Nov 7, 2013

[TV] Leverage: Season 3

As a show, Leverage is actually over given the show wrapped up with its fifth season last year. And given that, my partner and I have sort of been crawling towards the end of the series in terms of our TV-watching - something that always happens whenever a show that we like is drawing to a close. It's a painful process of letting go, but we'll eventually get there.

For now, I just realized that I'm rather behind in my reviews for this particular show, thus I figured that I might as well address these gaps before we finally get around to watching the last few episodes of the show.

I think what we most enjoy about the show is how much the characters feel like the sort of characters that people create for tabletop role-playing games. And yes, I'm aware that there is actually an RPG system designed for the show. But seriously, each is ridiculously specialized in nature and yet are able to pull up seeming random skills as needed in order to deal with unusual situations that come along.

And the humor is so gamer humor at times - but I must admit that I lack the proper means to convey what I mean by that to my satisfaction.

Synopsis: Leverage is a a drama series created by John Rogers and Chris Downey and aired on TNT.

This third season begins with Nate Ford (Timothy Hutton) still in prison after he had surrendered to Sterling (Mark A. Sheppard) at the end of the prior season. Naturally the team work to get him out, but they are eventually aided by a mysterious Italian woman (Elisabetta Canalis) who eventually blackmails the team into taking down international crime financier Moreau within six months. If they fail to do this, then Nate will be imprisoned once more and the rest of the team killed.

So from the get-go we have a clear meta-plot to work with throughout the various episodes as the show continues with its case-of-the-week format like before. The crew continue to help out people in need using their less than legal expertise to get revenge or at least exact some odd measure of justice.

I may be biased, but I really enjoyed a lot of the episodes in this season, thus it's a little hard to pick out a few as my absolute favorites from this run. A good contender would probably be "The Three-Card Monte Job" where we have the team going up against Nate's father (Tom Skerritt) in a rather complicated case that also involves both the Russian and Irish mobs. "The Rashomon Job" of course is the classic kind of multiple-perspective tale that has the team talking about how they had stolen a particular artifact only to discover that all of them had worked to steal the same item on the same day. Thus the mystery becomes who actually stole it and where is the artifact now.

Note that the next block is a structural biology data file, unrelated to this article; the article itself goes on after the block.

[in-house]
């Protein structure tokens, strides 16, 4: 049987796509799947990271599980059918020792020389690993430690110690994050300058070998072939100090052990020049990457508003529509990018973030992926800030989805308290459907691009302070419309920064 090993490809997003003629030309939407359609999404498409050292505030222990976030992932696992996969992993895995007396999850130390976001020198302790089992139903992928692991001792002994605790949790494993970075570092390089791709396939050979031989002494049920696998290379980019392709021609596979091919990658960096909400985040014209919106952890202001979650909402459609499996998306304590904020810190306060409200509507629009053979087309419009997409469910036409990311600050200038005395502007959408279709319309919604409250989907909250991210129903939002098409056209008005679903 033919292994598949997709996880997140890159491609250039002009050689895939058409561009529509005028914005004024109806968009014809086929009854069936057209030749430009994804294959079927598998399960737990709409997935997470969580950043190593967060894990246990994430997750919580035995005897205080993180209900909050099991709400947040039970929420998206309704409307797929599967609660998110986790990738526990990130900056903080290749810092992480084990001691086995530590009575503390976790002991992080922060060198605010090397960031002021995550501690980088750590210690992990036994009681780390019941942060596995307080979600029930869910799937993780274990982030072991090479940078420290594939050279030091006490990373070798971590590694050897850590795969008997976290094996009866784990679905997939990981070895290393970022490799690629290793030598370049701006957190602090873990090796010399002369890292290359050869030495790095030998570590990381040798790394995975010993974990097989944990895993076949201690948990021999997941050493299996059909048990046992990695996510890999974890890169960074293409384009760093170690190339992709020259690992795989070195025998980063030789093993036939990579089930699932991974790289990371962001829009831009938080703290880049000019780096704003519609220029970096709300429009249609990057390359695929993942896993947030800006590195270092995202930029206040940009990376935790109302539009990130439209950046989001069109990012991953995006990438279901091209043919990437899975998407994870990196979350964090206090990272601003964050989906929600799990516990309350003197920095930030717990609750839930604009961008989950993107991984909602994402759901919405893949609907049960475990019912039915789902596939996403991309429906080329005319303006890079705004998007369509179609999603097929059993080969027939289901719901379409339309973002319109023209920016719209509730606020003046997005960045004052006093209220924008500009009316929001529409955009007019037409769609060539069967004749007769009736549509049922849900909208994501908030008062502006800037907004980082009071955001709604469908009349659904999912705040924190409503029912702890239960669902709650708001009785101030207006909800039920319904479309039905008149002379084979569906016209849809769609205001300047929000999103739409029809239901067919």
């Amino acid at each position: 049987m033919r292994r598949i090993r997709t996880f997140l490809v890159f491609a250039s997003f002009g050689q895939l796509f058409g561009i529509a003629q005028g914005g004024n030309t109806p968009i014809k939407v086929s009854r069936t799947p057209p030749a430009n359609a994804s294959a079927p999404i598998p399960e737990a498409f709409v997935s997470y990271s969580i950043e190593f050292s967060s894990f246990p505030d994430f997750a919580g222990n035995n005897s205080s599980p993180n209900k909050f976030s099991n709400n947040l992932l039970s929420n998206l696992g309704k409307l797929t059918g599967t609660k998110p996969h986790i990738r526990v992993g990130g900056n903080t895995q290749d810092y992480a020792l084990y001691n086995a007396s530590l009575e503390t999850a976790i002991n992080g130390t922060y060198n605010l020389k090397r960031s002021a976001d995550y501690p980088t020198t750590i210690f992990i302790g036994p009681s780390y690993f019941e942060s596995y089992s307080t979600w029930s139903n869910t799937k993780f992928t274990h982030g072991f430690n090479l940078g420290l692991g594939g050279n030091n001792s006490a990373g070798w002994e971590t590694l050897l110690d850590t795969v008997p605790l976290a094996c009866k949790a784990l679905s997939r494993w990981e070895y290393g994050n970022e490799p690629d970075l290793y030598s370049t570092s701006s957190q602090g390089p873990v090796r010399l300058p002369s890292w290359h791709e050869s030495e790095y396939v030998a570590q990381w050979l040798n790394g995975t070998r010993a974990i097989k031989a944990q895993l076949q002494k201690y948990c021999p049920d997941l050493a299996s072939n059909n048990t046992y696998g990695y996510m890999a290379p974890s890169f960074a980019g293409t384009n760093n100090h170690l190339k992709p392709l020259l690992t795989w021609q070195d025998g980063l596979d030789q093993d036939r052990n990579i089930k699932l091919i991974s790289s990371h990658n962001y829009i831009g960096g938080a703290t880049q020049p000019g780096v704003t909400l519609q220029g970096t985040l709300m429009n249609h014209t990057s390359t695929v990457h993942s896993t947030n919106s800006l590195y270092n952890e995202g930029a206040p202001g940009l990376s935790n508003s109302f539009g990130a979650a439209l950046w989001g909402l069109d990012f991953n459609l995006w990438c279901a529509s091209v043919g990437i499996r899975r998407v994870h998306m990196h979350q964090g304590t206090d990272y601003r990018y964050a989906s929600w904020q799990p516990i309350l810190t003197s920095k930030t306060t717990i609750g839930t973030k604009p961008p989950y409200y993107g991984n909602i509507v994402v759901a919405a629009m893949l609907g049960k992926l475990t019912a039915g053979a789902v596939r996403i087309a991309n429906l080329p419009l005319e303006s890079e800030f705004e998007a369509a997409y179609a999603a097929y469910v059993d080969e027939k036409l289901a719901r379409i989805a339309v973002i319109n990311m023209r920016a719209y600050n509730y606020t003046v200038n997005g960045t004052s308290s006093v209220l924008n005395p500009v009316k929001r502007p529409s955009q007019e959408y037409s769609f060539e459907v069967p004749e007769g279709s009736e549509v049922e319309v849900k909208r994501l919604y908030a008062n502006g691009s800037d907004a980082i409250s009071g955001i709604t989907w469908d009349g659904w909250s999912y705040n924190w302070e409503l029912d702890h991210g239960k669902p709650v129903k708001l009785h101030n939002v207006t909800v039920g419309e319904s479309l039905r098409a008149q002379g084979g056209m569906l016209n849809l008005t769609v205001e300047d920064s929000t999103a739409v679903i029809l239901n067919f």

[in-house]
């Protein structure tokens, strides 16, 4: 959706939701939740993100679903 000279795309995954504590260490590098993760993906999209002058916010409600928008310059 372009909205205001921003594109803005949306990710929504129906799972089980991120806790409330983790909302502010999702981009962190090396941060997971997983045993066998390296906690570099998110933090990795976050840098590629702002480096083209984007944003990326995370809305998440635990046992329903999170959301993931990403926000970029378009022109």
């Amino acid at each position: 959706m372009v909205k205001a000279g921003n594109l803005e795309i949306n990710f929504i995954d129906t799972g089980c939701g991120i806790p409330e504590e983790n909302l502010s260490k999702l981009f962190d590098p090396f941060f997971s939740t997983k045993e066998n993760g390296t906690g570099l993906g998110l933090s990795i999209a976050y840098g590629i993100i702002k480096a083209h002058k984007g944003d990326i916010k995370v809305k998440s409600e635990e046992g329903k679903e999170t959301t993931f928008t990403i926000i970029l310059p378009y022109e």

There are lots of fun cases that involved individual members of the team being made to shine in different ways. Musically inclined episodes like "The Scheherazade Job" and "The Studio Job" involve Hardison (Aldis Hodge) playing the violin and Elliot (Christian Kane) becoming a country music star respectively. And I don't know where to begin with Parker (Beth Riesgraf) and her efforts at seduction in "The Morning After Job".

The crew just works so well together and it was nice to have Sophie (Gina Bellman) firmly back in the mix after her weird absence for most of the second season. And the growing pressure on Parker to come to terms with her feelings for Hardison are also a major point that conitnues to develop over the course of this season.

Despite the weird initial premise about Moreau, I really enjoyed this third season of Leverage and felt it was among their best. There was just so much going on and the team meshed so well and we even had more appearances by FBI Special Agents Taggert (Robert Blance) and McSweeten (Gerald Downey) - those are always fun!

More than the plot or any of the specific storylines in general, the success of the show is really about how solid and well-written the various characters are. They are more than their primary skill set and these succeeding seasons do a lot in terms of helping better flesh out the characters and really take them places.

So this third season of the show gets a good 4 instances of Parker needing to at least fake emotions out of a possible 5.

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